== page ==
6 Signs the Interview Went Well

 

How can you tell if an interview went well? As someone who have interviewed numerous candidates for different positions, I can give you some signs that you are going to get the job offer.

1. Lots of smiling, nodding and approving looks

I will signal with my body language that the interview is going well by doing any of the above things. I will also ask a lot of detailed questions about you that shows I am interested. Sometimes, I will take notes while you reply to my questions. I will be polite, listen carefully and the interview will be more conversational.

2. Provide more information about what you will do daily or project-related details

When I am interested in you, I usually take the interview to the next level by speaking in more detail about what I expect you to do when you are on the job. I will give you more details about the job duties, company culture, current and future projects.

3. I will try to sell you the job

I will do my best to persuade you to take the job. I will talk about the advantages of the position and the company. I will make it sound like you will be silly not to accept my offer.

4. Next steps

I will want to know when you can start assuming this is the final interview. If there are more interviews, I will let you know that we will be setting up a future time for you to come in to meet more people at the company. This is the clearest signal that I am interested in making you an offer when you see the interview moving forward.

5. Interview runs over the allotted time

When the interview goes over the allotted time, it is a very good sign. It means that I am very interested and have taken extra time out of my schedule to know more about you. If you were not a good candidate, I will try to wrap up the interview quickly.

6. Meet the team

When the interview is done, I will give you a tour of the office and have you meet with the team. I am doing this because I want the other people to later give me their first impressions of you.

4 Powerful Tips to Prepare for an Interview

I have interviewed many job seekers who have no clue about the company, the job they are applying for, or what is on their resume. After a few minutes of talking to these candidates, it is clear to me that they are trying to ‘wing’ it. I will politely end the interview and they will never hear from me again.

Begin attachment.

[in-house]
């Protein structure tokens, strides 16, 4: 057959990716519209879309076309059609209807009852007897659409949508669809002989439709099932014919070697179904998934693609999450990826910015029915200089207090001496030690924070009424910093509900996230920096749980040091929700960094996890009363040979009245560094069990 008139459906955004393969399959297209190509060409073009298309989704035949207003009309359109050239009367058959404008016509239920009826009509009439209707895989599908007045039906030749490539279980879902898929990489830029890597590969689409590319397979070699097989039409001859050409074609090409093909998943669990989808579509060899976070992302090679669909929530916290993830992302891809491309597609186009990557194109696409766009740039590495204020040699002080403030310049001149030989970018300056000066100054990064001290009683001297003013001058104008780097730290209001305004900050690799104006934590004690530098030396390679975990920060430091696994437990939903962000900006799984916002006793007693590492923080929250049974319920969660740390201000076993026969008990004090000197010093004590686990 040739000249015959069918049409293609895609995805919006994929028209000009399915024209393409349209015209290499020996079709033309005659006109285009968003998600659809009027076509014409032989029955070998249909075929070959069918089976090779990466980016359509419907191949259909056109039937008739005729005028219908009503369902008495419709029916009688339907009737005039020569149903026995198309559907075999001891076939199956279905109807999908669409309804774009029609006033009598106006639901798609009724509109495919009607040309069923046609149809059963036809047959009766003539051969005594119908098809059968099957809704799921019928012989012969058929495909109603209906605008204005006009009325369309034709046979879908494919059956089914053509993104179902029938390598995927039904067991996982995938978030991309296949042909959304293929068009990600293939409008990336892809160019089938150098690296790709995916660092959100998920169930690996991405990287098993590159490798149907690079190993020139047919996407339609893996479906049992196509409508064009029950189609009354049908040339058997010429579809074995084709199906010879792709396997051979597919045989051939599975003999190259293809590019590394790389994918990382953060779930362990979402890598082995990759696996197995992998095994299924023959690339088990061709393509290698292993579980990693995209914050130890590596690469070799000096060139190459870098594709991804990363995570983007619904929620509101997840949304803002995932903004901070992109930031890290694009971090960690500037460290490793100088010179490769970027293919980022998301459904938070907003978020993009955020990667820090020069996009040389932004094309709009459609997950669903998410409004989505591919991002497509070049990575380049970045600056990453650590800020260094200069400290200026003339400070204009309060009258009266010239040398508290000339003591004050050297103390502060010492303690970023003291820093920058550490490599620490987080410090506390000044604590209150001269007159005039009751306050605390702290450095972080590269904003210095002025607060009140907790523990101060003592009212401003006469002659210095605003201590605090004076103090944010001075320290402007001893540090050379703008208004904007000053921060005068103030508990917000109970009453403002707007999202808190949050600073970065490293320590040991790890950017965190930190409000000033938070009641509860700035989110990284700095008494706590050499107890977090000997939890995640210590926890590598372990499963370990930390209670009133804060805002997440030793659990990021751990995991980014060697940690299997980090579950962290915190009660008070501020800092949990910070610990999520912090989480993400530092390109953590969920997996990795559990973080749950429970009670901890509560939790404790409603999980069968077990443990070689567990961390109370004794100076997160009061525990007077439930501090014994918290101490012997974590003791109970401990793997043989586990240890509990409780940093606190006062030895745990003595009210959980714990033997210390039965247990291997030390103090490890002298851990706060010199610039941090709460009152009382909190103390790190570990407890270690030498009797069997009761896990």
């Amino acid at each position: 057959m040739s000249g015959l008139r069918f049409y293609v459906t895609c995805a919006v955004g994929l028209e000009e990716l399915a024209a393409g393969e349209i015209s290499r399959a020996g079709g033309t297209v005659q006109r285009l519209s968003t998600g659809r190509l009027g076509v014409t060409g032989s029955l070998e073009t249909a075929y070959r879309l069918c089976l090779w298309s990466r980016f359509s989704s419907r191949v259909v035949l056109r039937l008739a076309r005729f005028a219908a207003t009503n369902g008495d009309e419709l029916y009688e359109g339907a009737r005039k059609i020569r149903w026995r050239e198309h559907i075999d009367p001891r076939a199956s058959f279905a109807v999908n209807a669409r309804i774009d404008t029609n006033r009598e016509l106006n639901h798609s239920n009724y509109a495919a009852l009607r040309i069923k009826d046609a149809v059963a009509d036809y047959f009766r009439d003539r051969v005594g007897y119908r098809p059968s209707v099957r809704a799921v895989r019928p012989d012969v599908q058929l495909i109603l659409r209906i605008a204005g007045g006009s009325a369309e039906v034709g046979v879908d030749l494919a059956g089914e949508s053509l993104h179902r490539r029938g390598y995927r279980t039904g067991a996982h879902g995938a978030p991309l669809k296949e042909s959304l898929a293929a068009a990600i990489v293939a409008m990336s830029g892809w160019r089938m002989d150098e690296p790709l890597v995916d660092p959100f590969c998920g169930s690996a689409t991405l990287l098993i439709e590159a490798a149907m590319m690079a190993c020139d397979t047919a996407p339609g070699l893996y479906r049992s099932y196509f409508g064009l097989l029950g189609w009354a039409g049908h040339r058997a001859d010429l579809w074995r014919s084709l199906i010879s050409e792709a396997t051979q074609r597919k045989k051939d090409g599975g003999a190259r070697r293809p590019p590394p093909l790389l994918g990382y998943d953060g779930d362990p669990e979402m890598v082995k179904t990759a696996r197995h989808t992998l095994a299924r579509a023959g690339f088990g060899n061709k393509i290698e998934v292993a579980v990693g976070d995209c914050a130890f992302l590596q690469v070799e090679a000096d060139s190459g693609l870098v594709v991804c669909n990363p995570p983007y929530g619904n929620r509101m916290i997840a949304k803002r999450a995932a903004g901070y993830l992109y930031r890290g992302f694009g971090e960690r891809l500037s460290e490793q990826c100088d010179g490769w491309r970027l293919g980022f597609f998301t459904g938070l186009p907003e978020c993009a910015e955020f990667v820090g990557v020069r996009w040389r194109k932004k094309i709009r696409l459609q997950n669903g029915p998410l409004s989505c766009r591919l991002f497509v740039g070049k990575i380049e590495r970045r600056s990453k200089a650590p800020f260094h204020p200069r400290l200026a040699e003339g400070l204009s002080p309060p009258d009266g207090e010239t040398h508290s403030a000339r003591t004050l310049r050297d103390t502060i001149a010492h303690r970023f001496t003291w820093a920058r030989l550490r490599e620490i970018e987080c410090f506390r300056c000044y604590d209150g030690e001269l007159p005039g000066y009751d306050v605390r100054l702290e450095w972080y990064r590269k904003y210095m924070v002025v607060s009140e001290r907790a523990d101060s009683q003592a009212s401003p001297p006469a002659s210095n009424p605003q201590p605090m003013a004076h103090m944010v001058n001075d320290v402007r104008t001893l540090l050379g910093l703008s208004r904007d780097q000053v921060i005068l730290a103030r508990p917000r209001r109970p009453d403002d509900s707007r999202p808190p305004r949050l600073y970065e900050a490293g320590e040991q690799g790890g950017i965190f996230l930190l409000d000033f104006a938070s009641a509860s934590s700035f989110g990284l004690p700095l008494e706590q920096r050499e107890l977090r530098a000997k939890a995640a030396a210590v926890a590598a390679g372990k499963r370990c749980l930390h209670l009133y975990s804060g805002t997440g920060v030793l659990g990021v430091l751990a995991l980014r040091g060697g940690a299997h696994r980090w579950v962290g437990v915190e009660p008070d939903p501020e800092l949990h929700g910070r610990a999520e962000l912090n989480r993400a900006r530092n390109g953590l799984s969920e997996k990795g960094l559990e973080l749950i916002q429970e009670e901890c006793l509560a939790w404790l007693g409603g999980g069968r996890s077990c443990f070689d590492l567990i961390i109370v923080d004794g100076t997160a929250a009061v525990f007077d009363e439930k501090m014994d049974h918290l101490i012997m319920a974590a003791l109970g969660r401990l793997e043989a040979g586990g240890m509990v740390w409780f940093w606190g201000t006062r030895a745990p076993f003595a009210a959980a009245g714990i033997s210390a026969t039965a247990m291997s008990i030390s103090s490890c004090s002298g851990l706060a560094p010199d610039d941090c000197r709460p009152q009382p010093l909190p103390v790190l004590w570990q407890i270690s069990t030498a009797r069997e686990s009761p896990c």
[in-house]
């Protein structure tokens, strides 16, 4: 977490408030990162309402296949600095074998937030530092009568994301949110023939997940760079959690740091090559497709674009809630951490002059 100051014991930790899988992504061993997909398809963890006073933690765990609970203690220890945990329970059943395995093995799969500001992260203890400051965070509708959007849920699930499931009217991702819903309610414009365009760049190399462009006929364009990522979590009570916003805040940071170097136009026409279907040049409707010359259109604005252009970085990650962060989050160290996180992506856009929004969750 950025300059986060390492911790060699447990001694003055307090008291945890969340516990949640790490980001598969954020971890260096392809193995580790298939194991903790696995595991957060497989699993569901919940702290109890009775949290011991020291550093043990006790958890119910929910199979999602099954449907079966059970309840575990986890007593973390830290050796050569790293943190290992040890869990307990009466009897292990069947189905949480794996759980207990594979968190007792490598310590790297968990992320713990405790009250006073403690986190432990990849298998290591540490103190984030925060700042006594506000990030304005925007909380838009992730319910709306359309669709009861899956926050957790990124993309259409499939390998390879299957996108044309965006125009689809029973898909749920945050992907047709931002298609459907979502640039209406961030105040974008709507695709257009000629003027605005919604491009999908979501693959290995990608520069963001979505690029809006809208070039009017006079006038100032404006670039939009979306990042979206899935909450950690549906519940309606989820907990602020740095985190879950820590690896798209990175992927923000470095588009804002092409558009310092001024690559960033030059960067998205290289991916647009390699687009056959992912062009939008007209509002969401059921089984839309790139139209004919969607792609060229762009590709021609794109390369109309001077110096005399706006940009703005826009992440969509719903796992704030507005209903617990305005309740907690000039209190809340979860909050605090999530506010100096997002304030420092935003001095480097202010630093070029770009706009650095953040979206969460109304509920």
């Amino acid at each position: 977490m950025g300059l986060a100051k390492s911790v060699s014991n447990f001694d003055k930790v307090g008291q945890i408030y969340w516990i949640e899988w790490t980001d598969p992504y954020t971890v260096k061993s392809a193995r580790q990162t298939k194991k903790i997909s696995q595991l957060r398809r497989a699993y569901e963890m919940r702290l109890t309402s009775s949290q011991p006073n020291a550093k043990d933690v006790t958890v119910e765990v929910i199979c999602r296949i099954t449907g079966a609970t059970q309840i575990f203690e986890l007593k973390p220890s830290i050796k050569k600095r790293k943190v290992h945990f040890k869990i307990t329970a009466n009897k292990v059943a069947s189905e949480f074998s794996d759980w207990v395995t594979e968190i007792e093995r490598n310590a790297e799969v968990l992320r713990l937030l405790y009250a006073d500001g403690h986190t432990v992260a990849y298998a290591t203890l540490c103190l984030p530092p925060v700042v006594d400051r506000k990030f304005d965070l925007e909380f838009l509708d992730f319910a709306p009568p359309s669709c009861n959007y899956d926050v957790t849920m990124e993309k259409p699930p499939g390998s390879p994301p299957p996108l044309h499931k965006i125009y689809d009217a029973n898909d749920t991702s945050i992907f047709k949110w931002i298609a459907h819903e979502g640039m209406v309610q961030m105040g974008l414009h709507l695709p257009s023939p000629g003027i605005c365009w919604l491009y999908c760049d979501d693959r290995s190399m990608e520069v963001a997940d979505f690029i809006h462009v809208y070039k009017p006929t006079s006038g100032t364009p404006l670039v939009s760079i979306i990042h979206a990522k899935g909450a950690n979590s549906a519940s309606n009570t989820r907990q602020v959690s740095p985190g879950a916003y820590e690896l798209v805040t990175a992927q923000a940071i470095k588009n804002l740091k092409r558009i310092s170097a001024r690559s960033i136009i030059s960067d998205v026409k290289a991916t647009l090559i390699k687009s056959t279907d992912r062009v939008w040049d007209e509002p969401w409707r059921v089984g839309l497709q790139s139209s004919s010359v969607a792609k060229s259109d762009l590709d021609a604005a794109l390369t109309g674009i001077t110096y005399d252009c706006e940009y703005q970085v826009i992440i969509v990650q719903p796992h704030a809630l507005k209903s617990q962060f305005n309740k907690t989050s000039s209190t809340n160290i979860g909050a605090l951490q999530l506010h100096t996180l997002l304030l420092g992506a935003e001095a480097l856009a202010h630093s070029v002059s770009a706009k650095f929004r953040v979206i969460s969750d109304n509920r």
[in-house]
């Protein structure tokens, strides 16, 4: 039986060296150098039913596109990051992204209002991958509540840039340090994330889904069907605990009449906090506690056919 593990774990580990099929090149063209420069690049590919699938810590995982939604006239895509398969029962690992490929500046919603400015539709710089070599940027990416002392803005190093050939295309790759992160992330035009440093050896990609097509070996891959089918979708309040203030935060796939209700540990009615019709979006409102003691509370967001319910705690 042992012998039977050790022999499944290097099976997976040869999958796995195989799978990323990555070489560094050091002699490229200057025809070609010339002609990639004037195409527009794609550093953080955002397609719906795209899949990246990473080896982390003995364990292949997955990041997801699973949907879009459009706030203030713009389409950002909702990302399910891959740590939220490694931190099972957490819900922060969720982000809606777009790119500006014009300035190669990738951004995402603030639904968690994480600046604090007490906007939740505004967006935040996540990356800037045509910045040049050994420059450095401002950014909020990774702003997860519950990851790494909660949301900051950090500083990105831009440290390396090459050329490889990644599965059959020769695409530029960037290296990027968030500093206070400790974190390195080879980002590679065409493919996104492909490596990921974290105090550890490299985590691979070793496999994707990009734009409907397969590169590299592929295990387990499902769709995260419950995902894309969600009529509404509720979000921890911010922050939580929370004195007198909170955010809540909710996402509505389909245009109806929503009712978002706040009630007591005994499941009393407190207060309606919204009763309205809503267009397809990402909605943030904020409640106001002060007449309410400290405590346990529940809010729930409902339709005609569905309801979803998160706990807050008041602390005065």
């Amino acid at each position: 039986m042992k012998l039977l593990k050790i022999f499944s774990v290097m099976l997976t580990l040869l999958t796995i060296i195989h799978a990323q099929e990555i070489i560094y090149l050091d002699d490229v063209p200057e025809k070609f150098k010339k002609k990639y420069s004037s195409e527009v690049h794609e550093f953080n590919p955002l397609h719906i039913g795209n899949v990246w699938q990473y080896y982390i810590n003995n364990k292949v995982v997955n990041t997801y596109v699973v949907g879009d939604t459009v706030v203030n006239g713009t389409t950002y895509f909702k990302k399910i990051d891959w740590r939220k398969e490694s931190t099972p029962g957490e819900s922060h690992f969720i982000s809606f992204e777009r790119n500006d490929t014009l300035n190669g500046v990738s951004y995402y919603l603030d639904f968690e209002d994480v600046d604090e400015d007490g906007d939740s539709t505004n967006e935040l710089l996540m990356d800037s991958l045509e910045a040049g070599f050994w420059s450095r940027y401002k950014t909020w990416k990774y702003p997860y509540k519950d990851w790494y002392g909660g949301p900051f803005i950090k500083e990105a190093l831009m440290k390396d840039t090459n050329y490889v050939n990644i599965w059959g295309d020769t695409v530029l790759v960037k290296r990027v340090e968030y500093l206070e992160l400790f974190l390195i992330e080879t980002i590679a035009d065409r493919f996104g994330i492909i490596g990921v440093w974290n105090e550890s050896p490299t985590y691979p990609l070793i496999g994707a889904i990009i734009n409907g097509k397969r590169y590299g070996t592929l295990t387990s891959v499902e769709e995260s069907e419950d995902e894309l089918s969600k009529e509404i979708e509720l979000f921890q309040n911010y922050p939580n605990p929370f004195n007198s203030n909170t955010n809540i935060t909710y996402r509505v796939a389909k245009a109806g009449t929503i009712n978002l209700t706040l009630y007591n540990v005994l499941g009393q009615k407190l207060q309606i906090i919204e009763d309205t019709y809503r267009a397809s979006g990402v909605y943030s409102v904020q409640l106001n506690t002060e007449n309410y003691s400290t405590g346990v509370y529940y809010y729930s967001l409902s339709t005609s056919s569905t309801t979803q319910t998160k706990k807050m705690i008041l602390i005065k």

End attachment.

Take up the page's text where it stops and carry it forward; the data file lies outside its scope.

In today’s competitive job environment, you cannot leave anything to chance. It is better to be over prepared than under prepared. You will stand out from the crowd and leave a a good impression on the minds of the interviewers.

1. Research the company and job you are applying for

Before you go on the interview, you need to spend at least an hour researching the company. You should also be familiar with the job for which you’re being interviewed. Read the advertisement or job description and be prepared to discuss any aspect of it.

Write down any questions you have about the company or job. During the interview, you can ask the interviewer. Nothing impresses an interviewer more than showing how prepared you are.  

2. Study your resume and know everything on it

You should be prepared to answer any questions that the interviewer have about your resume. Your resume is the only thing that they have to go by in order to determine if you are the right person for the job. I have seen many interviewees stumbled because they could not elaborate about the things they wrote on their resume. Don’t let this happen to you.

3. Practice your answers to the most common interview questions

Find someone to role-play an interview with you. You don’t wan to come off like you have memorized a bunch of answers. The objective is to have a clear idea of what you are going to say so that you will sound intelligent and natural. Be prepared to discuss your past experiences, positions, roles and responsibilities in detail. It is important to get used to talking about your skills and experience.

4. Pay attention to the details

Regardless of what type of job your are interviewing for, you should dress appropriately. It is better to overdress than be under dress. It shows the hiring manager that you are taking this interview seriously. If you come in dressing sloppy and too casual, I wonder how you would look like once you get a job.  

Be sure you have correct directions to the company. It is not a bad idea to do a test drive before the interview day so that you will not get lost. You don’t need any additional stress during your interview.

Do bring copies of your resume to the interview. I have heard horror stories of candidates who forgot to bring their resumes. This might seem like a small oversight but everything counts during an interview.